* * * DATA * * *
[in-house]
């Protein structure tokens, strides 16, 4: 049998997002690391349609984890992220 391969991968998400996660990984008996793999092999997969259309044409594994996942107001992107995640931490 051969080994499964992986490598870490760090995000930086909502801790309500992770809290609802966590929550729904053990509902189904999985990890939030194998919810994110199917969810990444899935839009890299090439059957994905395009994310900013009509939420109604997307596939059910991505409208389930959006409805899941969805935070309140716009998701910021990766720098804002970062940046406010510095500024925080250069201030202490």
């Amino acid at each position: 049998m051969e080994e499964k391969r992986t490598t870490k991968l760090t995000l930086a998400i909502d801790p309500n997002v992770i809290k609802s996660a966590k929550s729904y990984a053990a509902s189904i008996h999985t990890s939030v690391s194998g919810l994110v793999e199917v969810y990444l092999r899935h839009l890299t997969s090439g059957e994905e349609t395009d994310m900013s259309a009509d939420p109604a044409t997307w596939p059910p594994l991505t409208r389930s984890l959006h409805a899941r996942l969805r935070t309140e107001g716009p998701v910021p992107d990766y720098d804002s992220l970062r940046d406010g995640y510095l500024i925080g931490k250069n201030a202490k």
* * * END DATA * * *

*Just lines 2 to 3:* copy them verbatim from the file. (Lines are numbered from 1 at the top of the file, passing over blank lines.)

């Protein structure tokens, strides 16, 4: 049998997002690391349609984890992220 391969991968998400996660990984008996793999092999997969259309044409594994996942107001992107995640931490 051969080994499964992986490598870490760090995000930086909502801790309500992770809290609802966590929550729904053990509902189904999985990890939030194998919810994110199917969810990444899935839009890299090439059957994905395009994310900013009509939420109604997307596939059910991505409208389930959006409805899941969805935070309140716009998701910021990766720098804002970062940046406010510095500024925080250069201030202490």
């Amino acid at each position: 049998m051969e080994e499964k391969r992986t490598t870490k991968l760090t995000l930086a998400i909502d801790p309500n997002v992770i809290k609802s996660a966590k929550s729904y990984a053990a509902s189904i008996h999985t990890s939030v690391s194998g919810l994110v793999e199917v969810y990444l092999r899935h839009l890299t997969s090439g059957e994905e349609t395009d994310m900013s259309a009509d939420p109604a044409t997307w596939p059910p594994l991505t409208r389930s984890l959006h409805a899941r996942l969805r935070t309140e107001g716009p998701v910021p992107d990766y720098d804002s992220l970062r940046d406010g995640y510095l500024i925080g931490k250069n201030a202490k």